Black Liberation: From the Rule of Hateful Men to the Mercy of Allah
On May 25, 2020, George Floyd was arrested by police for allegedly trying to pass a counterfeit $20 bill. According to video footage, he was killed by a white police officer who put his knee on Floyd’s neck for 8 and a half minutes, keeping it on there even after he had passed out and lost his pulse.
This brutal murder of yet another black American at the hands of the police became a catalyst for protests and riots across the country, the likes of which had not been seen in decades. This explosion of pent-up rage is a response to decades of militarized policing targeted towards the black community, along with a biased criminal justice system.
The government has responded with an increasing escalation of violence, including deploying the National Guard on peaceful protesters. How should we, as Muslims understand this unrest, and what should we be advocating?
Why Were African Americans Made into Second Class Citizens?
We need to go back to the 1600’s. During that time, the poor were kept separate from the rich, but poor black and white workers worked, played and prayed together.
Bacon’s rebellion which unified this class against the rich changed that.
The colonialists used a ‘divide & conquer’ approach to control the poor by bringing poor whites to their side by giving them a marginally better social and economic status and inviting them in the enslavement and control of black people.
This system of racialized control was justified through the claim that black people were less civilized, more prone to violence, and incapable of caring for themselves.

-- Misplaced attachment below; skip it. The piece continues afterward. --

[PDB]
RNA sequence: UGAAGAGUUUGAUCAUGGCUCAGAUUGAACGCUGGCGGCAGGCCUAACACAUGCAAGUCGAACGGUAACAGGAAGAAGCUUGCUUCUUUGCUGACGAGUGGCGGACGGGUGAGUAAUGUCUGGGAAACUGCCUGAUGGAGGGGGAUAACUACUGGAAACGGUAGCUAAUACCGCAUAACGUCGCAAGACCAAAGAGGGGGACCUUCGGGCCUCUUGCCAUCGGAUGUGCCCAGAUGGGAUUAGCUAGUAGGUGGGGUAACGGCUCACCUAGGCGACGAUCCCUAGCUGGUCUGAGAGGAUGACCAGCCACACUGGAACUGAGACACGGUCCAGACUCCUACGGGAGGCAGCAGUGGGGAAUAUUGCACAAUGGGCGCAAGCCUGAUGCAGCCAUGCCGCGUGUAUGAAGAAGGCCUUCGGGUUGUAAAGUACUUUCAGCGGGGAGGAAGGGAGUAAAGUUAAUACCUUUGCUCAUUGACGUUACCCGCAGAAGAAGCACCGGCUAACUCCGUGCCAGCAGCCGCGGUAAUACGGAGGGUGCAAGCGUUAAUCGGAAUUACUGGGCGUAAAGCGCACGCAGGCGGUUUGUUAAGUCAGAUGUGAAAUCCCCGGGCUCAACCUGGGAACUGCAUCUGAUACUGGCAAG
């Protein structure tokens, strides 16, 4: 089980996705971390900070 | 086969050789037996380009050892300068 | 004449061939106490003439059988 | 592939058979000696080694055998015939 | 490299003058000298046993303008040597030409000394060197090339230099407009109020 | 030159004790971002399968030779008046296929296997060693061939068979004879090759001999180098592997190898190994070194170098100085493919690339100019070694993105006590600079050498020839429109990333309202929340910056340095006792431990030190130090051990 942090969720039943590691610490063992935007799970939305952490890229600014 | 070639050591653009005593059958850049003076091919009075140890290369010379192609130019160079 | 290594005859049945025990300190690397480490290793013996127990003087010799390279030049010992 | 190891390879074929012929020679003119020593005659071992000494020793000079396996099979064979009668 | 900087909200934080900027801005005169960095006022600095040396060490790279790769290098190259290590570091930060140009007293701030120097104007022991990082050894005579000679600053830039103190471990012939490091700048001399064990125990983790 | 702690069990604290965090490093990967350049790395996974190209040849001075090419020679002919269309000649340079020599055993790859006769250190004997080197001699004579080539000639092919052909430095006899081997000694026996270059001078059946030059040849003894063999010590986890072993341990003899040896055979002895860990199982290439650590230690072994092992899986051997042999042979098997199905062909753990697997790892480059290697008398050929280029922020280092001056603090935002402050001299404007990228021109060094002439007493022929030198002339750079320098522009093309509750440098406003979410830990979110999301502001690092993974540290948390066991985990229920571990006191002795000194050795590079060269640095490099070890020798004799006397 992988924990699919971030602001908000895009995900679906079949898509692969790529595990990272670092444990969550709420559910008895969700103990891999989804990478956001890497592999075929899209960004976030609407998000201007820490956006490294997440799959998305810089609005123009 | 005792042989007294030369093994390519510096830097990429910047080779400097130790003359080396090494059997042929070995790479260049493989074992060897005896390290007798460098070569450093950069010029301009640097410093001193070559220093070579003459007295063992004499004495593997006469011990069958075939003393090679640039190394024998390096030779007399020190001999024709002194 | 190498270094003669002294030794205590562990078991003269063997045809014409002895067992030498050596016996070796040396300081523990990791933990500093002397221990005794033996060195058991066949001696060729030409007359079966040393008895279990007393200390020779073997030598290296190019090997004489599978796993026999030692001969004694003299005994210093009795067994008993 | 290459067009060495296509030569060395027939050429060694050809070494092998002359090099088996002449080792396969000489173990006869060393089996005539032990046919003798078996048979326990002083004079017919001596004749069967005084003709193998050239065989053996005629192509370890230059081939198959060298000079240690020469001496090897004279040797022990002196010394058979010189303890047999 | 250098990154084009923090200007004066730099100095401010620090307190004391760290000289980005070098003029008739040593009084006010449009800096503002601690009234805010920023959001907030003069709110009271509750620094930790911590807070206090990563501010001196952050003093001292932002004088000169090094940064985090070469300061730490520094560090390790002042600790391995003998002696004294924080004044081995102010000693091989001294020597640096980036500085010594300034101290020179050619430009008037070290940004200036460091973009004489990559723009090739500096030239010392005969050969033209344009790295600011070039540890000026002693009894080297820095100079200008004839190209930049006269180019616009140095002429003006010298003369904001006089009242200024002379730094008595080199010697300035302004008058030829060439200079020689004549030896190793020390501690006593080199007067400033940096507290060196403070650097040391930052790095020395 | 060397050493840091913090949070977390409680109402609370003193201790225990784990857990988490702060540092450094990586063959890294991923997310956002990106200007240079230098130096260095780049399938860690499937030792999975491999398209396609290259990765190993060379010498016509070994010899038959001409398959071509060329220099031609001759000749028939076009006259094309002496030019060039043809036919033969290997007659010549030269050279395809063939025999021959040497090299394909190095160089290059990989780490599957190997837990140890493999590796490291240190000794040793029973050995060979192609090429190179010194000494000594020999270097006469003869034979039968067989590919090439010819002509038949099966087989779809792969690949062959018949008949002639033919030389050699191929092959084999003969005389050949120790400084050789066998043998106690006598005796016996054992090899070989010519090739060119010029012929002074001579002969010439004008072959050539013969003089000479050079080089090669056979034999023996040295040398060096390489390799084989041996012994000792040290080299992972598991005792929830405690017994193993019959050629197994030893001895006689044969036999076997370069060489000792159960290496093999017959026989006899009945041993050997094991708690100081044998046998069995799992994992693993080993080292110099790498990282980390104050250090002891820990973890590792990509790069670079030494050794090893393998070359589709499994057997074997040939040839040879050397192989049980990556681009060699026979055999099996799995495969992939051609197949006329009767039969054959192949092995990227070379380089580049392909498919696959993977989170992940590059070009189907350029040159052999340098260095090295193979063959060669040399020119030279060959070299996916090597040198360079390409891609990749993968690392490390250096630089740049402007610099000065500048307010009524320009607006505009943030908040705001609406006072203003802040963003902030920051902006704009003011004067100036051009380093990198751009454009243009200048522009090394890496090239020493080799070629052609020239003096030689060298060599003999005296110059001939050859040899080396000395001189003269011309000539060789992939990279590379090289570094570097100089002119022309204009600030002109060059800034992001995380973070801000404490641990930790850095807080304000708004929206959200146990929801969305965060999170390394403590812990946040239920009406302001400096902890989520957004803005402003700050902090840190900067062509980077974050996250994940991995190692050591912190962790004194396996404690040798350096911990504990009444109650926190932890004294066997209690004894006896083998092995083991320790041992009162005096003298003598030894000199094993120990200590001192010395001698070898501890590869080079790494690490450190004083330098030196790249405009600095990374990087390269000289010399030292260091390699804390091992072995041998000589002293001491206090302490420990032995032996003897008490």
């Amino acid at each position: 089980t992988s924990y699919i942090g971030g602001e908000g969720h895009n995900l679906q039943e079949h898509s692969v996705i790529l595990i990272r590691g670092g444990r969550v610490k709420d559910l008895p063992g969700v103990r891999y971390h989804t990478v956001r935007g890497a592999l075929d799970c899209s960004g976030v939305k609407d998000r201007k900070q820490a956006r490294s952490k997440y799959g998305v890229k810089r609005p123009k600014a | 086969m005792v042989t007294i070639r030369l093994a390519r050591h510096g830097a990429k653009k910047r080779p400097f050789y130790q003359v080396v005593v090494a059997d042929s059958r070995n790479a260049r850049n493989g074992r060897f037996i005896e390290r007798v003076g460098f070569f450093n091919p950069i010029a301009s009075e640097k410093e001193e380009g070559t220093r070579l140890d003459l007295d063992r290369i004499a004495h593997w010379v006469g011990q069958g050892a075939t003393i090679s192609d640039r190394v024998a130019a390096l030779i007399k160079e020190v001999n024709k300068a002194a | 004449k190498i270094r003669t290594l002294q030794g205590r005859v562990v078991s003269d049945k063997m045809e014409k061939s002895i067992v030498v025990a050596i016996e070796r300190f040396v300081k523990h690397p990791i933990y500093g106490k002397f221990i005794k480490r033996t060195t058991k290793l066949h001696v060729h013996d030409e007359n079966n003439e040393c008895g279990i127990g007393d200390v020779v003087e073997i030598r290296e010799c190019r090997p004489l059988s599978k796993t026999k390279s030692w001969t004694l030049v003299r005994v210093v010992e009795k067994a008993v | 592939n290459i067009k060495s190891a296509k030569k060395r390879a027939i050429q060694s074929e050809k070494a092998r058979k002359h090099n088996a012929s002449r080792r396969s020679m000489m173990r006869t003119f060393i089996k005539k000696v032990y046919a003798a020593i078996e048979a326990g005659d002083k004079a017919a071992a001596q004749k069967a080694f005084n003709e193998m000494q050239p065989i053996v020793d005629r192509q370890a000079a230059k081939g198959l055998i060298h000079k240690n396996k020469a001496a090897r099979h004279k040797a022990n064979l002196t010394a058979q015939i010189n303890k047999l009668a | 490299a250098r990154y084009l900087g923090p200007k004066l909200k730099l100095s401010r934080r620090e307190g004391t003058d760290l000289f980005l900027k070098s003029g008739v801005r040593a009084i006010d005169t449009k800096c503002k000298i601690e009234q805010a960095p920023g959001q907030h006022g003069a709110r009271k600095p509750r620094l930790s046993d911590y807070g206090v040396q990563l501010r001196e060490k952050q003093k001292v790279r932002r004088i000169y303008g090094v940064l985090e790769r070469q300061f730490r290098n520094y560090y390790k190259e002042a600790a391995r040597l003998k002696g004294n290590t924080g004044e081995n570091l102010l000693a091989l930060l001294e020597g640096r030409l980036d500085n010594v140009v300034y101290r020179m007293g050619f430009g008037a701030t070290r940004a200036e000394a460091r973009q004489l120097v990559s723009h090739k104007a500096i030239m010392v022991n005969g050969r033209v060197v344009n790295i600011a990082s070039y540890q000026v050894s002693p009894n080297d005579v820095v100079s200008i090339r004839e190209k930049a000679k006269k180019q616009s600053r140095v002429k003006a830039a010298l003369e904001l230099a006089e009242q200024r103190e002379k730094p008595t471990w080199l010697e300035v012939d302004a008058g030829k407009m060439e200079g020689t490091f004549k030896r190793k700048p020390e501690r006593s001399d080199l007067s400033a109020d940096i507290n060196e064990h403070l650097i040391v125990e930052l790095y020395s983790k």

After the Civil War, when slavery was abolished, there was hope for African Americans to be treated as equals. But this hope was soon crushed.
Thus, began the Jim Crow era, which implemented laws enforcing segregation, barring interracial marriages, and turned a blind eye to the lynching of black men accused but never charged with a crime.
Blacks were also arrested on trumped up charges, imprisoned, and then leased back to their former masters, only to be worked to death.
This discriminatory environment was the backdrop of the Civil Rights era. Civil rights leaders were able to galvanize a movement to shift public opinion against segregation and explicit race-based discrimination.
The Capitalist elite, faced with the pressure of public opinion, along with the threat of the US losing moral credibility due to the race issue being exploited by the Soviet Union, moved with relative speed to pass the Civil Rights and Voting Rights Acts. The passing of these acts once again created genuine hope for those who wanted to see true racial equality.
This ended up being yet another brief moment in the sun for black Americans. Republicans, using the ‘Southern Strategy’, exploited the poor white racist voters, who had to bear the costs of desegregation.
They used race-neutral language to support anti-black policies. So, they talked about supporting “state’s rights”, referring to how states had been forced by the Federal government to desegregate.
More importantly, they talked about waging a war on drugs and crime, but the focus of these national campaigns against drugs and criminality were black communities. A top Nixon aide admitted this about the drug war: